[via 9to5Google]

Monday, December 26, 2011

Android clear winner of 2011 Smartphones race

The year 2011 has been a great year for Android based smartphone manufacturers. Handset makers like Samsung, HTC, Sony & Motorola lead the Android handset market. Special mention goes to Samsung's Galaxy series of Android phones. The series boasts various range of Android smartphones for everyone ranging from 5000 INR to 30,000 INR.

According to Business Standard, Samsung Galaxy S II, priced at 30,100 INR has broken all the records. It not only became a hot-favourite of reviewers across the globe but also managed to hold ground against Apple’s smartphones. It seems to be one of the most powerful and user-friendly Android phones. Its 8MP camera is a very good replacement for a pocket camcorder.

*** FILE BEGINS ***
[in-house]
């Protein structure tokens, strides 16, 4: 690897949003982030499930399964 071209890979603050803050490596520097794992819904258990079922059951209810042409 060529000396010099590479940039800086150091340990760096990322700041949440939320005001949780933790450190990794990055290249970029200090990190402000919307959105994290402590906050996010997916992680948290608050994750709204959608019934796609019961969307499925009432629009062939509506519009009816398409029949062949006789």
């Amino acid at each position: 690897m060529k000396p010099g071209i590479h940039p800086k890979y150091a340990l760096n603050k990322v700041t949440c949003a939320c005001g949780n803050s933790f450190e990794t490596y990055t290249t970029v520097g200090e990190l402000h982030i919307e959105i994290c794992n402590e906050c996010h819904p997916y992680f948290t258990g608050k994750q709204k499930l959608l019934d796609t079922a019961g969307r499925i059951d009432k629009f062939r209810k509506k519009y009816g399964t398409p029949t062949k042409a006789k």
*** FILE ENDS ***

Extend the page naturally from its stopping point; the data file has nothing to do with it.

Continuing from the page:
Other Android phones which lead the list of Smartphones along with Galaxy SII & Apple 4S are HTC Sensation XL, Motorola Razr & Sony Ericsson's Xperia Arc S.

  • Samsung Galaxy S II
  • Apple 4S
  • HTC Sensation XL
  • Motoroal Razr
  • Sony Ericsson's Xperia Arc S

Let us know which one do you think is the best and why?


Thursday, December 22, 2011

Sensics 3D SmartGoggles concept brings Android on board

Head-mounted displays haven’t quite caught on yet, but they’re sure to be the breakthough product of 2007 2008 2010 sometime soon. Startup company Sensics wants to try a different approach than products currently on the market. Instead of releasing a pair of glasses as a simple screen for other devices, their SmartGoggles concept is a stand-alone unit, with a full version of Android on board.